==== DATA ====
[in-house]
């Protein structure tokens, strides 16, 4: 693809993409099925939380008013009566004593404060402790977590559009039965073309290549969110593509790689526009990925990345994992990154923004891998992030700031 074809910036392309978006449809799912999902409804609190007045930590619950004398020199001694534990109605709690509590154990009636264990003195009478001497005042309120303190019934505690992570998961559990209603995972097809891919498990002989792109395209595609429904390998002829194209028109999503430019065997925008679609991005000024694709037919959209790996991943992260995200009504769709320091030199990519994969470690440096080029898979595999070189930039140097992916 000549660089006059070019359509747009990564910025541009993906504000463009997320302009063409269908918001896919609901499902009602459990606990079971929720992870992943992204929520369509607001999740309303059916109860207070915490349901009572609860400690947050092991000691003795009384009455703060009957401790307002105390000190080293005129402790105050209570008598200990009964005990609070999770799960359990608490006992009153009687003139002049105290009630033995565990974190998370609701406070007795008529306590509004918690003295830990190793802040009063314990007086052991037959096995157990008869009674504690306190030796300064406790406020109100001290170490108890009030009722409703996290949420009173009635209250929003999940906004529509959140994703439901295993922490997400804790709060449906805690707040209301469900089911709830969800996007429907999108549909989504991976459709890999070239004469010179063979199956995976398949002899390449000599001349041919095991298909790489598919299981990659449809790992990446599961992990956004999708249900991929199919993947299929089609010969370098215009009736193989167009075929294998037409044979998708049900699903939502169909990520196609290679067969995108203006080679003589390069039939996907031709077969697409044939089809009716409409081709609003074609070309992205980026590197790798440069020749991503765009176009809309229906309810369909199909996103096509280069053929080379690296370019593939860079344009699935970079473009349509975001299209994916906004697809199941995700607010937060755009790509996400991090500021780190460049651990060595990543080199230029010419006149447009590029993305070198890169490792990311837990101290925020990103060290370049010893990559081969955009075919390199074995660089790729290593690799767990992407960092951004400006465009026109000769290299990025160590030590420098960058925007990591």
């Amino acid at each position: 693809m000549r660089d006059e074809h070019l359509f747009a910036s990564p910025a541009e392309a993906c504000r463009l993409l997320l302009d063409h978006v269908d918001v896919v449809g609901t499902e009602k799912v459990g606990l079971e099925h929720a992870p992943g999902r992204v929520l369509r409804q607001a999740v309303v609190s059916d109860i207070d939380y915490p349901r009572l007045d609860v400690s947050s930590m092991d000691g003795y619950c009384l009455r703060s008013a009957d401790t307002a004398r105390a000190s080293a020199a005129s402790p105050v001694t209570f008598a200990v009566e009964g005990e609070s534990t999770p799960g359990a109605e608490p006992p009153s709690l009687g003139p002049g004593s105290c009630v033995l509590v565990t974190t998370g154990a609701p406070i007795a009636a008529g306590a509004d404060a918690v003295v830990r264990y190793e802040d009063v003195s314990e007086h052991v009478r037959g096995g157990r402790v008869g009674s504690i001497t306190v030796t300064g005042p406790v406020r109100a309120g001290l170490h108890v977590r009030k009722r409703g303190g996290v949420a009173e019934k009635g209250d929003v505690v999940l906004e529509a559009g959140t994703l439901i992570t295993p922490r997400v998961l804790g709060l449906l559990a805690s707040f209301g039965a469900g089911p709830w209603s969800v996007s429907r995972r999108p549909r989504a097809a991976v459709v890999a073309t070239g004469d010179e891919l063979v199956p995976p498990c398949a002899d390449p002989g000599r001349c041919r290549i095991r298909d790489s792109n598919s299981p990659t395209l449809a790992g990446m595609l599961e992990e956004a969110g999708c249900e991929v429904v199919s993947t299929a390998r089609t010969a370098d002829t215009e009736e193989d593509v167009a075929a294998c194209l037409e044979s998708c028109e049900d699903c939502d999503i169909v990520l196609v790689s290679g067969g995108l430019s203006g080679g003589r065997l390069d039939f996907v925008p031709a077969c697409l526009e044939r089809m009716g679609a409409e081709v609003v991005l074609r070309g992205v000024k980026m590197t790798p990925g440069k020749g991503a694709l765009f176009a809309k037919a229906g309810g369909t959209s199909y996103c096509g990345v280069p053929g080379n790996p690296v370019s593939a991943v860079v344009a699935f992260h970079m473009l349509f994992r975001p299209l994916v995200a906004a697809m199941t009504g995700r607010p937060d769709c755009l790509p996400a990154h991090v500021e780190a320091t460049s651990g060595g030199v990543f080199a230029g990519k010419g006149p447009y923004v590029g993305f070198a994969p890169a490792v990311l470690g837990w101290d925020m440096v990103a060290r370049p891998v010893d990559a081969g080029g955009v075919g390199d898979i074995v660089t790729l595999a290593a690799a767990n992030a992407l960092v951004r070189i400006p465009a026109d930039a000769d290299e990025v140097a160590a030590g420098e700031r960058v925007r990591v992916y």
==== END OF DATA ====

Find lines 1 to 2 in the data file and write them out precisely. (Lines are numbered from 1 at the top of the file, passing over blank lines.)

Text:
[in-house]
């Protein structure tokens, strides 16, 4: 693809993409099925939380008013009566004593404060402790977590559009039965073309290549969110593509790689526009990925990345994992990154923004891998992030700031 074809910036392309978006449809799912999902409804609190007045930590619950004398020199001694534990109605709690509590154990009636264990003195009478001497005042309120303190019934505690992570998961559990209603995972097809891919498990002989792109395209595609429904390998002829194209028109999503430019065997925008679609991005000024694709037919959209790996991943992260995200009504769709320091030199990519994969470690440096080029898979595999070189930039140097992916 000549660089006059070019359509747009990564910025541009993906504000463009997320302009063409269908918001896919609901499902009602459990606990079971929720992870992943992204929520369509607001999740309303059916109860207070915490349901009572609860400690947050092991000691003795009384009455703060009957401790307002105390000190080293005129402790105050209570008598200990009964005990609070999770799960359990608490006992009153009687003139002049105290009630033995565990974190998370609701406070007795008529306590509004918690003295830990190793802040009063314990007086052991037959096995157990008869009674504690306190030796300064406790406020109100001290170490108890009030009722409703996290949420009173009635209250929003999940906004529509959140994703439901295993922490997400804790709060449906805690707040209301469900089911709830969800996007429907999108549909989504991976459709890999070239004469010179063979199956995976398949002899390449000599001349041919095991298909790489598919299981990659449809790992990446599961992990956004999708249900991929199919993947299929089609010969370098215009009736193989167009075929294998037409044979998708049900699903939502169909990520196609290679067969995108203006080679003589390069039939996907031709077969697409044939089809009716409409081709609003074609070309992205980026590197790798440069020749991503765009176009809309229906309810369909199909996103096509280069053929080379690296370019593939860079344009699935970079473009349509975001299209994916906004697809199941995700607010937060755009790509996400991090500021780190460049651990060595990543080199230029010419006149447009590029993305070198890169490792990311837990101290925020990103060290370049010893990559081969955009075919390199074995660089790729290593690799767990992407960092951004400006465009026109000769290299990025160590030590420098960058925007990591």